Well it’s official my 2013 travel season is over. I’m 33 miles short of flying 250,000 miles.

But let’s put this 249,967 miles into perspective.

  • I traveled around the world 10 times at the equator
  • I traveled to the moon and 11,067 miles back to earth

And now for my top 10 ways you know you traveled almost 250k in one calendar year (feel free to add your own in the comments).

  1. Foursquare congratulates you for checking into your home airport 4 consecutive weeks.
  2. The TSA agent checking your documents says “Weren’t you just here?”
  3. The Delta Sky lounge bartender knows you by name and starts pouring your bloody mary as soon as he sees you.
  4. You’ve flown on every international flight that leaves your home airport to Asia and Europe.
  5. You run out of toothpaste, deodorant and shaving cream in your travel case before you do at home.
  6. You start booking flights based on the airplane type and legroom (777, 787 over 330; 747 over 340; 737-900 over 320)
  7. You understand #6
  8. When booking tickets you instantly look for 24A or whatever your favorite seat number is. (I flew in 24A more than any other seat this past year)
  9. When people ask you “Where do you fly next?” you honestly don’t know.
  10. You forget what jet lag feels like, perfecting the art of sleeping anywhere at any time.

I am excited to see where 2014 takes me…..with trips to Ethiopia, Saudi Arabia, and Brazil already lined up in the first few months. It’s going to be another great year of sharing and learning with educators all over the world. There is a lot of exciting possiblities coming in 2014. Taking advantage of the pause and preparing for the next big thing.

In the middle of completing my month long work/vacation tour of Europe and Asia (as I sit on a plane on my way to Doha), I keep reflecting on the experience that has been these past couple weeks hopping around from London, to Amsterdam, to Switzerland and Ireland and never relying on a paper map.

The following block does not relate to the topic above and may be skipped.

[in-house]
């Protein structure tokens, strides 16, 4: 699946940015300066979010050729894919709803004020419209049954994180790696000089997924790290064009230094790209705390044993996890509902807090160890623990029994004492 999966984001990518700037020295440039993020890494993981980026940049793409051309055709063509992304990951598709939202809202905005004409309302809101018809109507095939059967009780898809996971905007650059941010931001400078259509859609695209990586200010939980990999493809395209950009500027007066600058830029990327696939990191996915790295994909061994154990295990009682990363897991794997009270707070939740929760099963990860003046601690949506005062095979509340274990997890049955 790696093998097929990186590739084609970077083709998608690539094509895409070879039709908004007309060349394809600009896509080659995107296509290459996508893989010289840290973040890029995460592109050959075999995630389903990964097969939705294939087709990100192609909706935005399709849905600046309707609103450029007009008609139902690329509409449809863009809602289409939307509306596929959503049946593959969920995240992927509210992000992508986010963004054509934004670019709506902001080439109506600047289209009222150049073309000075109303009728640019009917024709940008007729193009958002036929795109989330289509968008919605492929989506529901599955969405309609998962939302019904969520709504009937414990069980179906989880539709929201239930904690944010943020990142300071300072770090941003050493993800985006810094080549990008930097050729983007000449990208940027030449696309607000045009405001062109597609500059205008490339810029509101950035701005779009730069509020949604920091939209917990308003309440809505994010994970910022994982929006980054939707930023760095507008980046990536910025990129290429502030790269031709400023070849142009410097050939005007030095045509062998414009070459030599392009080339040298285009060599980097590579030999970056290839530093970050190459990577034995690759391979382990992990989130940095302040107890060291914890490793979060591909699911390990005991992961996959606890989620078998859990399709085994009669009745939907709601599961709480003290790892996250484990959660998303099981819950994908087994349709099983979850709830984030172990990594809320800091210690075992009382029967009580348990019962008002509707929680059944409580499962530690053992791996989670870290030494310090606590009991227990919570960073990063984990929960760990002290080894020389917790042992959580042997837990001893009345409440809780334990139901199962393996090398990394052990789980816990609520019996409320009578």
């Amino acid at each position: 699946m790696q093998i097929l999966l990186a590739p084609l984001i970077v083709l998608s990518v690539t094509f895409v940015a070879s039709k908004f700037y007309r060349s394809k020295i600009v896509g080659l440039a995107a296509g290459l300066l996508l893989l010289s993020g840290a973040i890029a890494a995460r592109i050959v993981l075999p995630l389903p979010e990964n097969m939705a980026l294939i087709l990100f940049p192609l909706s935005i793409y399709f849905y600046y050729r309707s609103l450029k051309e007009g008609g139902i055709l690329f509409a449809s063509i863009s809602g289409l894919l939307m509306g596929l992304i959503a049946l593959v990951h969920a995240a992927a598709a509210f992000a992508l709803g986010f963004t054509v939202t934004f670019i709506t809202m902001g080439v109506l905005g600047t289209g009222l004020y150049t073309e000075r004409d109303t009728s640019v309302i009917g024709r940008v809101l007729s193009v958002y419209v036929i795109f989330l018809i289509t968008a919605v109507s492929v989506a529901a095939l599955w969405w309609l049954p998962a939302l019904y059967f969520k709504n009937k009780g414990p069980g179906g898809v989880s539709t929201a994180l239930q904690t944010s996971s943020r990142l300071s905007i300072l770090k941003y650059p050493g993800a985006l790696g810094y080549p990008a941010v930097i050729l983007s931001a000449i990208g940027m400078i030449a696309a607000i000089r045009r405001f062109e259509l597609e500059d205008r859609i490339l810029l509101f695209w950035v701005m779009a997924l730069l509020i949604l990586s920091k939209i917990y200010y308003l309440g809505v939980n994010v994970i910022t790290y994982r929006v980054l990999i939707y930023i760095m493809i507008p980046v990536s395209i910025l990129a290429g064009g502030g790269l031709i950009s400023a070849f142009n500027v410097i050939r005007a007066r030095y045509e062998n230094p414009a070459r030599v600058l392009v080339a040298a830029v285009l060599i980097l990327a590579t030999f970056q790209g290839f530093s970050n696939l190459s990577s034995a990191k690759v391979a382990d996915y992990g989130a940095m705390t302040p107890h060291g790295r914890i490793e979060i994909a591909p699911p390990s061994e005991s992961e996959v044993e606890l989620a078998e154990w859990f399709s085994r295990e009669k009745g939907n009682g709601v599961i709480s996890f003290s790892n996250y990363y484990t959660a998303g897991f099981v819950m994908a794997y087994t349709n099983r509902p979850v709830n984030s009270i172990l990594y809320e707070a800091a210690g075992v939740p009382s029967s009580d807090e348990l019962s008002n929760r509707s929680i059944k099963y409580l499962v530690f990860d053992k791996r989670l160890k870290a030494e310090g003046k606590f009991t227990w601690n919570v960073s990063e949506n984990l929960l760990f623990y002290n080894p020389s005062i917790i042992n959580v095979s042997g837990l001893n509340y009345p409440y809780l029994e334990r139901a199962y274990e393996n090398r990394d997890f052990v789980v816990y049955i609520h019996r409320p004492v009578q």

I didn’t have data on my phone, but what I did have was the ability to download Google Maps to use offline. It is a feature that came to Android last June. After experiencing using the offline maps the past couple of weeks, I really think the paper map’s days are numbered.

Why my digital map beats your paper map

Constantly Updated:
Let’s start with the fact that the map that we had in our guide book was two years old. Two years, it seems, in Ireland is a long enough time for roads to be built as we found ourselves on roads that didn’t exist on the paper map we had.

Where Am I Now:
By far the most useful feature is the ability to know exactly where you are. GPS works all over the world and by turning on my GPS and loading the offline maps we knew exactly where we were on the bus, on the subway, on the running trail or on the street. We were able to plot our route with precision instead of “I think we’re somewhere around here.”

Ability to explore and get lost with confidence: